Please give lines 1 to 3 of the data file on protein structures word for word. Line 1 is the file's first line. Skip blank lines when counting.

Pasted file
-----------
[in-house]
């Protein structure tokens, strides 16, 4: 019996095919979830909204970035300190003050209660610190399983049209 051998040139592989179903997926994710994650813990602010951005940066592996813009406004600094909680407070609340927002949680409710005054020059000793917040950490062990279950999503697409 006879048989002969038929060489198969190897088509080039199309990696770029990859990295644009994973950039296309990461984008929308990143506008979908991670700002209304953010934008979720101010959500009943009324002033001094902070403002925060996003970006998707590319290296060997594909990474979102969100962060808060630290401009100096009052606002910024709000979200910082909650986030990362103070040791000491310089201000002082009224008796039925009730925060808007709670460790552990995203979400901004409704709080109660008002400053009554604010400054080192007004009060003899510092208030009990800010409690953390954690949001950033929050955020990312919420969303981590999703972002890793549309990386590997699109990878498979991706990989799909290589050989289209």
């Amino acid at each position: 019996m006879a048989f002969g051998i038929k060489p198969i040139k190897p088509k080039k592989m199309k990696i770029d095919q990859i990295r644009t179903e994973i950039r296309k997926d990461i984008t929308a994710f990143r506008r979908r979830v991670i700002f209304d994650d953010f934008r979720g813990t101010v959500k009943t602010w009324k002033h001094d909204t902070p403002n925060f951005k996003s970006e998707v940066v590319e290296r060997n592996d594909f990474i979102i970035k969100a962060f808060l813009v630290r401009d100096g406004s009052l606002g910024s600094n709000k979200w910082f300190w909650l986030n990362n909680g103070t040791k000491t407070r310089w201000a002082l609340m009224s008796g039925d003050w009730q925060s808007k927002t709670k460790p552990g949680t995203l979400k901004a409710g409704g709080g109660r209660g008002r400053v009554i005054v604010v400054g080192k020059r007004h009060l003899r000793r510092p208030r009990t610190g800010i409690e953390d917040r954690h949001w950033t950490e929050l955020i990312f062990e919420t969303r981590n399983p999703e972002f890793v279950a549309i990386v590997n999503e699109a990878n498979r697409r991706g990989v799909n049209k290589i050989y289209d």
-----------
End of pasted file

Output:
[in-house]
């Protein structure tokens, strides 16, 4: 019996095919979830909204970035300190003050209660610190399983049209 051998040139592989179903997926994710994650813990602010951005940066592996813009406004600094909680407070609340927002949680409710005054020059000793917040950490062990279950999503697409 006879048989002969038929060489198969190897088509080039199309990696770029990859990295644009994973950039296309990461984008929308990143506008979908991670700002209304953010934008979720101010959500009943009324002033001094902070403002925060996003970006998707590319290296060997594909990474979102969100962060808060630290401009100096009052606002910024709000979200910082909650986030990362103070040791000491310089201000002082009224008796039925009730925060808007709670460790552990995203979400901004409704709080109660008002400053009554604010400054080192007004009060003899510092208030009990800010409690953390954690949001950033929050955020990312919420969303981590999703972002890793549309990386590997699109990878498979991706990989799909290589050989289209």
């Amino acid at each position: 019996m006879a048989f002969g051998i038929k060489p198969i040139k190897p088509k080039k592989m199309k990696i770029d095919q990859i990295r644009t179903e994973i950039r296309k997926d990461i984008t929308a994710f990143r506008r979908r979830v991670i700002f209304d994650d953010f934008r979720g813990t101010v959500k009943t602010w009324k002033h001094d909204t902070p403002n925060f951005k996003s970006e998707v940066v590319e290296r060997n592996d594909f990474i979102i970035k969100a962060f808060l813009v630290r401009d100096g406004s009052l606002g910024s600094n709000k979200w910082f300190w909650l986030n990362n909680g103070t040791k000491t407070r310089w201000a002082l609340m009224s008796g039925d003050w009730q925060s808007k927002t709670k460790p552990g949680t995203l979400k901004a409710g409704g709080g109660r209660g008002r400053v009554i005054v604010v400054g080192k020059r007004h009060l003899r000793r510092p208030r009990t610190g800010i409690e953390d917040r954690h949001w950033t950490e929050l955020i990312f062990e919420t969303r981590n399983p999703e972002f890793v279950a549309i990386v590997n999503e699109a990878n498979r697409r991706g990989v799909n049209k290589i050989y289209d």